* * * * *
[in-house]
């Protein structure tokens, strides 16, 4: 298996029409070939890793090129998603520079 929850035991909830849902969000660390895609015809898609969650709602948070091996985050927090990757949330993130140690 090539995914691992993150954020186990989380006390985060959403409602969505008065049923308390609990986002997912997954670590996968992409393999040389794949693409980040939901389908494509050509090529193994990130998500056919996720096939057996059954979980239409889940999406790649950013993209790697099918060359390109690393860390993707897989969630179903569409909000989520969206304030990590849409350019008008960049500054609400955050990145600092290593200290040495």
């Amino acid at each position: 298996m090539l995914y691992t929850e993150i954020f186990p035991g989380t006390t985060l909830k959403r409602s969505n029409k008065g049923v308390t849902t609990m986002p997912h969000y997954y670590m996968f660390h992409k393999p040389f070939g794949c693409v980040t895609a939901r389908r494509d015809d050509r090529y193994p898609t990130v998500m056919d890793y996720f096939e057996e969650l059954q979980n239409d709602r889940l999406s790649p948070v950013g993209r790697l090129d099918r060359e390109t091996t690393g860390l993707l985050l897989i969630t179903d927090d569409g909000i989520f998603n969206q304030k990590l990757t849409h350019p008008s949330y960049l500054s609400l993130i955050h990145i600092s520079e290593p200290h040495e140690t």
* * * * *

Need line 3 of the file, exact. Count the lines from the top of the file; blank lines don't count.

């Amino acid at each position: 298996m090539l995914y691992t929850e993150i954020f186990p035991g989380t006390t985060l909830k959403r409602s969505n029409k008065g049923v308390t849902t609990m986002p997912h969000y997954y670590m996968f660390h992409k393999p040389f070939g794949c693409v980040t895609a939901r389908r494509d015809d050509r090529y193994p898609t990130v998500m056919d890793y996720f096939e057996e969650l059954q979980n239409d709602r889940l999406s790649p948070v950013g993209r790697l090129d099918r060359e390109t091996t690393g860390l993707l985050l897989i969630t179903d927090d569409g909000i989520f998603n969206q304030k990590l990757t849409h350019p008008s949330y960049l500054s609400l993130i955050h990145i600092s520079e290593p200290h040495e140690t």